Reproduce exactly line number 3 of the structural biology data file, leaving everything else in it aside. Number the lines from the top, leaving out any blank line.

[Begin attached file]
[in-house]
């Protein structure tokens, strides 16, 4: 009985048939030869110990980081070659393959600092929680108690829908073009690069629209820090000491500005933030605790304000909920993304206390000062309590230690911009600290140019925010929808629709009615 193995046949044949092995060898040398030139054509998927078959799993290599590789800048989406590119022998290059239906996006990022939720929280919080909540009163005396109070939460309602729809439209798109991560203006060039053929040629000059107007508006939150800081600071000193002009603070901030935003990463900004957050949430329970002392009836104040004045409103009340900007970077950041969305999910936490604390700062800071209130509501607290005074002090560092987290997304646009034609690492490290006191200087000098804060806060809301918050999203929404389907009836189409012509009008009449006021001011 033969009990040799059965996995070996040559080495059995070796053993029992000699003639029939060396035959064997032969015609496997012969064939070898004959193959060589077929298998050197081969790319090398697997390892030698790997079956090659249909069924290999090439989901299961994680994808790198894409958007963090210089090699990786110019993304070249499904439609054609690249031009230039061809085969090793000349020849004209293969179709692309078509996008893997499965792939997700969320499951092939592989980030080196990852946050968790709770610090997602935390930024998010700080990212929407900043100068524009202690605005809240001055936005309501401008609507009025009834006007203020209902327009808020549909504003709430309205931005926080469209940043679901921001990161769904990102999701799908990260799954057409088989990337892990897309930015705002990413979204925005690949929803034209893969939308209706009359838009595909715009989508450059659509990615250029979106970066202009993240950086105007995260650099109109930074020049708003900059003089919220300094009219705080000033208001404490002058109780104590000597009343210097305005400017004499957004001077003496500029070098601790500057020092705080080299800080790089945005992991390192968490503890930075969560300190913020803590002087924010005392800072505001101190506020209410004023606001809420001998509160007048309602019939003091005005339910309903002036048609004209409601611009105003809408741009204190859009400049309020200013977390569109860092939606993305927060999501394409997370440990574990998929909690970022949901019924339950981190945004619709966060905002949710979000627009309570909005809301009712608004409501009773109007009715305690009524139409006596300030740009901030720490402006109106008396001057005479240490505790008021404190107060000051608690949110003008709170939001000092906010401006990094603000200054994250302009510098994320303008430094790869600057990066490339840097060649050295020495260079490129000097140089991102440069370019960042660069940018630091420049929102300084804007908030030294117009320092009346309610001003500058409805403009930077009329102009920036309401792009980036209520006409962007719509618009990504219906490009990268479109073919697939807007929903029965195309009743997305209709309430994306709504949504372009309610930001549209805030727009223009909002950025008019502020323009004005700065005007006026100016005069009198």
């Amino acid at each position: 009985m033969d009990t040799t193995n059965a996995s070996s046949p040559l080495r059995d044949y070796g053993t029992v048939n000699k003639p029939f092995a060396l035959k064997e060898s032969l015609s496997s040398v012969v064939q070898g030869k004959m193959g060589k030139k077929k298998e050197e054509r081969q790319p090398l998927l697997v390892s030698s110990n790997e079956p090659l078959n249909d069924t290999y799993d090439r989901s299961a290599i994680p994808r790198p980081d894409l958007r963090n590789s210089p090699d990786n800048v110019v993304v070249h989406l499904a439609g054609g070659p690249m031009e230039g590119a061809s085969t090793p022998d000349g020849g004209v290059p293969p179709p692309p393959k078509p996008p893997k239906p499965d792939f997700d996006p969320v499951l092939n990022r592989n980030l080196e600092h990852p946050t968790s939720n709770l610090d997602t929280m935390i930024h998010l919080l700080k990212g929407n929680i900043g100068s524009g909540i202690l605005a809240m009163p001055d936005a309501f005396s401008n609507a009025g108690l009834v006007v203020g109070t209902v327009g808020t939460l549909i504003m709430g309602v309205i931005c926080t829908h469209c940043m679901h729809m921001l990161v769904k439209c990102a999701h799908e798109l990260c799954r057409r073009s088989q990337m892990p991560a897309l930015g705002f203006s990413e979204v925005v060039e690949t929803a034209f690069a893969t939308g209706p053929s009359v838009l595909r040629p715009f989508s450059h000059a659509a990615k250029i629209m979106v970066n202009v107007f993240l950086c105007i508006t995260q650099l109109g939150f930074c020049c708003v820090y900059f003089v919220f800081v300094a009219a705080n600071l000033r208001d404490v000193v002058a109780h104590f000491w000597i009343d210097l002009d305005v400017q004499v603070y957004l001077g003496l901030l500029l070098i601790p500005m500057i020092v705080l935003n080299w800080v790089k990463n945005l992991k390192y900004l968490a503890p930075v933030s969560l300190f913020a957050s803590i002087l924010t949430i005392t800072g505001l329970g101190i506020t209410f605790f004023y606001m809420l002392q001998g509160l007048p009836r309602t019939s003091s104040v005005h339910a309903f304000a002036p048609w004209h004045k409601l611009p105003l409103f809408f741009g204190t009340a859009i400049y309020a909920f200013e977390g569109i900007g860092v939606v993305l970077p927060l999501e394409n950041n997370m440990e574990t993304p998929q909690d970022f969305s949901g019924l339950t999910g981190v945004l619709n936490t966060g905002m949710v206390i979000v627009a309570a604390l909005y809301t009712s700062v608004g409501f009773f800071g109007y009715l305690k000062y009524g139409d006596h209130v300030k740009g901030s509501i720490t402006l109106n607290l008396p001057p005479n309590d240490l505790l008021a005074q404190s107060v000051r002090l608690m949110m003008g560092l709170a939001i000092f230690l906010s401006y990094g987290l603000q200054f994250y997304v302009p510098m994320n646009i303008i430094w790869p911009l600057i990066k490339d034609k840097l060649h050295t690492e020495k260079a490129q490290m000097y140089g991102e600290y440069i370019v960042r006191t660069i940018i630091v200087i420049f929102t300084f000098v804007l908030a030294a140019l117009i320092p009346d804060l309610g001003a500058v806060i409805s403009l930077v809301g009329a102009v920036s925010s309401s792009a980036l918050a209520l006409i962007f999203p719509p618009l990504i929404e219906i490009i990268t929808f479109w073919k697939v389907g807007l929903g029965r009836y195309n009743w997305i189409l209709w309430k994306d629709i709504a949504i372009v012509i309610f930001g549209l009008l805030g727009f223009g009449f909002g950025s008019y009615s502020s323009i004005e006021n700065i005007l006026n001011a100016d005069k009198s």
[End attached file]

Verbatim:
């Amino acid at each position: 009985m033969d009990t040799t193995n059965a996995s070996s046949p040559l080495r059995d044949y070796g053993t029992v048939n000699k003639p029939f092995a060396l035959k064997e060898s032969l015609s496997s040398v012969v064939q070898g030869k004959m193959g060589k030139k077929k298998e050197e054509r081969q790319p090398l998927l697997v390892s030698s110990n790997e079956p090659l078959n249909d069924t290999y799993d090439r989901s299961a290599i994680p994808r790198p980081d894409l958007r963090n590789s210089p090699d990786n800048v110019v993304v070249h989406l499904a439609g054609g070659p690249m031009e230039g590119a061809s085969t090793p022998d000349g020849g004209v290059p293969p179709p692309p393959k078509p996008p893997k239906p499965d792939f997700d996006p969320v499951l092939n990022r592989n980030l080196e600092h990852p946050t968790s939720n709770l610090d997602t929280m935390i930024h998010l919080l700080k990212g929407n929680i900043g100068s524009g909540i202690l605005a809240m009163p001055d936005a309501f005396s401008n609507a009025g108690l009834v006007v203020g109070t209902v327009g808020t939460l549909i504003m709430g309602v309205i931005c926080t829908h469209c940043m679901h729809m921001l990161v769904k439209c990102a999701h799908e798109l990260c799954r057409r073009s088989q990337m892990p991560a897309l930015g705002f203006s990413e979204v925005v060039e690949t929803a034209f690069a893969t939308g209706p053929s009359v838009l595909r040629p715009f989508s450059h000059a659509a990615k250029i629209m979106v970066n202009v107007f993240l950086c105007i508006t995260q650099l109109g939150f930074c020049c708003v820090y900059f003089v919220f800081v300094a009219a705080n600071l000033r208001d404490v000193v002058a109780h104590f000491w000597i009343d210097l002009d305005v400017q004499v603070y957004l001077g003496l901030l500029l070098i601790p500005m500057i020092v705080l935003n080299w800080v790089k990463n945005l992991k390192y900004l968490a503890p930075v933030s969560l300190f913020a957050s803590i002087l924010t949430i005392t800072g505001l329970g101190i506020t209410f605790f004023y606001m809420l002392q001998g509160l007048p009836r309602t019939s003091s104040v005005h339910a309903f304000a002036p048609w004209h004045k409601l611009p105003l409103f809408f741009g204190t009340a859009i400049y309020a909920f200013e977390g569109i900007g860092v939606v993305l970077p927060l999501e394409n950041n997370m440990e574990t993304p998929q909690d970022f969305s949901g019924l339950t999910g981190v945004l619709n936490t966060g905002m949710v206390i979000v627009a309570a604390l909005y809301t009712s700062v608004g409501f009773f800071g109007y009715l305690k000062y009524g139409d006596h209130v300030k740009g901030s509501i720490t402006l109106n607290l008396p001057p005479n309590d240490l505790l008021a005074q404190s107060v000051r002090l608690m949110m003008g560092l709170a939001i000092f230690l906010s401006y990094g987290l603000q200054f994250y997304v302009p510098m994320n646009i303008i430094w790869p911009l600057i990066k490339d034609k840097l060649h050295t690492e020495k260079a490129q490290m000097y140089g991102e600290y440069i370019v960042r006191t660069i940018i630091v200087i420049f929102t300084f000098v804007l908030a030294a140019l117009i320092p009346d804060l309610g001003a500058v806060i409805s403009l930077v809301g009329a102009v920036s925010s309401s792009a980036l918050a209520l006409i962007f999203p719509p618009l990504i929404e219906i490009i990268t929808f479109w073919k697939v389907g807007l929903g029965r009836y195309n009743w997305i189409l209709w309430k994306d629709i709504a949504i372009v012509i309610f930001g549209l009008l805030g727009f223009g009449f909002g950025s008019y009615s502020s323009i004005e006021n700065i005007l006026n001011a100016d005069k009198s």